Social Work

The Core Competencies of Social Work Practice

The Core Competencies of Social Work Practice
Though all accredited institutions follow the core competencies, each social work school has its own interpretation. Image from Unsplash
Nedda Gilbert profile
Nedda Gilbert May 7, 2018

These "competencies" designate areas of social work practice that define the profession, and delineate practice objectives.

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You may be considering a career in social work because of your desire to help others and make the world a better place. Or perhaps you want to engage in advocacy and social activism. If so, a degree in social work may be right for you. But as you research graduate programs, you may want to learn more about the professional requirements for becoming a licensed social worker, and what’s involved in earning a degree.

Like medicine and law, the social work profession is regulated. Most employers require that Master of Social Work (MSW) graduates be licensed to practice. To be eligible for licensure, students need to meet the graduation requirements of an accredited graduate program.

The Council on Social Work Education (CSWE) is the accrediting agency providing oversight of all social work programs. To ensure a national standard of knowledge and skills, it mandates a curriculum of 10 core competencies of social work practice and behaviors. Every accredited CSWE program includes this foundational course of study, which is covered both in the classroom and in the fieldwork experience.

Although publications like US News & World Report rank MSW programs (the MSW rankings rely on sparse criteria and are of limited use), it’s important to note this universality of study. This means that a high quality education can be found at any accredited school, regardless of its spot in the rankings.

These “competencies” designate areas of social work practice that define the profession, and delineate practice objectives. You will note that these competencies relate to topics such as ethics as well as mission. For example, the third competency is that social workers have a duty to advance human rights and socio-economic justice. If you are motivated to make a difference in the world, you have found the right profession.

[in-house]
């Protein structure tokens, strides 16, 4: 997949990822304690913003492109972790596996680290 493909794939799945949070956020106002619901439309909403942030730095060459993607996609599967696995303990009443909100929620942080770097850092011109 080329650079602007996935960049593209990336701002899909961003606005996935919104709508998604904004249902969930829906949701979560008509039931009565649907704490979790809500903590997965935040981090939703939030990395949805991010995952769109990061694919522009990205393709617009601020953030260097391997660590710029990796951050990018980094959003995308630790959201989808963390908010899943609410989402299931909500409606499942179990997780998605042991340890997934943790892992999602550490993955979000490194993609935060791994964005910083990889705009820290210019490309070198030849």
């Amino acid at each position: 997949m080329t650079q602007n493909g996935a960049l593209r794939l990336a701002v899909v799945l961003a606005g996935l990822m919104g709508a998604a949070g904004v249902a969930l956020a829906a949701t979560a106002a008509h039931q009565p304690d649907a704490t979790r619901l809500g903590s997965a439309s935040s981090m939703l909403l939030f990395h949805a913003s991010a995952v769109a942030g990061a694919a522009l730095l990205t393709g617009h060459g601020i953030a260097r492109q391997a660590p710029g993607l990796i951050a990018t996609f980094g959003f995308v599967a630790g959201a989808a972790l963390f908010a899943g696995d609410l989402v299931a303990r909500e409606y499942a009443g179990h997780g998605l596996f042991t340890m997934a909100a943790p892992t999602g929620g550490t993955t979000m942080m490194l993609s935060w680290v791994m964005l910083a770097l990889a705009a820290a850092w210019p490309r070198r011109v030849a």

In addition to ensuring standards of practice across all accredited CSWE schools, these core competencies help social workers better understand their role and have a greater impact. Finally, these standards legitimize social work as a data-driven and knowledge-based profession.

The CSWE Core Competencies are listed below:

  1. Identify as a professional social worker and conduct oneself accordingly.
  2. Apply social work ethical principles to guide professional practice.
  3. Apply critical thinking to inform and communicate professional judgement.
  4. Engage diversity and difference in practice.
  5. Advance human rights and socio-economic justice.
  6. Engage in research informed practice, and practice-informed research.
  7. Apply knowledge of human behavior and the social environment.
  8. Engage in policy practice to advance social and economic well-being, and to deliver effective social work service.
  9. Respond to contexts that shape practice.
  10. Engage, assess, intervene, and educate with individuals, families, groups, organizations and communities.

Though all accredited institutions follow the core competencies, each social work school has its own interpretation. You will need to do your homework and research the individual programs to which you are applying.

Many people enter the social work profession wanting to help others. But the notion of helping is vague and undefined. And there are many “helping”-related professions, such as nursing and teaching. What differentiates social workers from other helping professionals? What differentiates social worker from psychologists?

These social worker competencies draw a circle around the profession. These ten principles say, this is what social work entails.

This list is extremely important to social work study and practice. Having a mandated focus structures the idea of “help” for social workers. It allows social workers to go out in the community and have the significant, targeted impact they trained for.

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About the Author

Ms. Nedda Gilbert is a seasoned clinical social worker, author, and educational consultant with 25 years of experience helping college-bound and graduate students find their ideal schools. She is a prolific author, including The Princeton Review Guide to the Best Business Schools and Essays that Made a Difference. Ms. Gilbert has been a guest writer for Forbes and a sought-after keynote speaker on college admissions. Previously, she played a crucial role at the Princeton Review Test Preparation Company and was Chairman of the Board of Graduate Philadelphia. Ms. Gilbert holds degrees from the University of Pennsylvania and Columbia University and is a certified interdisciplinary collaborative family law professional in New Jersey.

About the Editor

Tom Meltzer spent over 20 years writing and teaching for The Princeton Review, where he was lead author of the company's popular guide to colleges, before joining Noodle.

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Categorized as: Social WorkSocial Work & Counseling & Psychology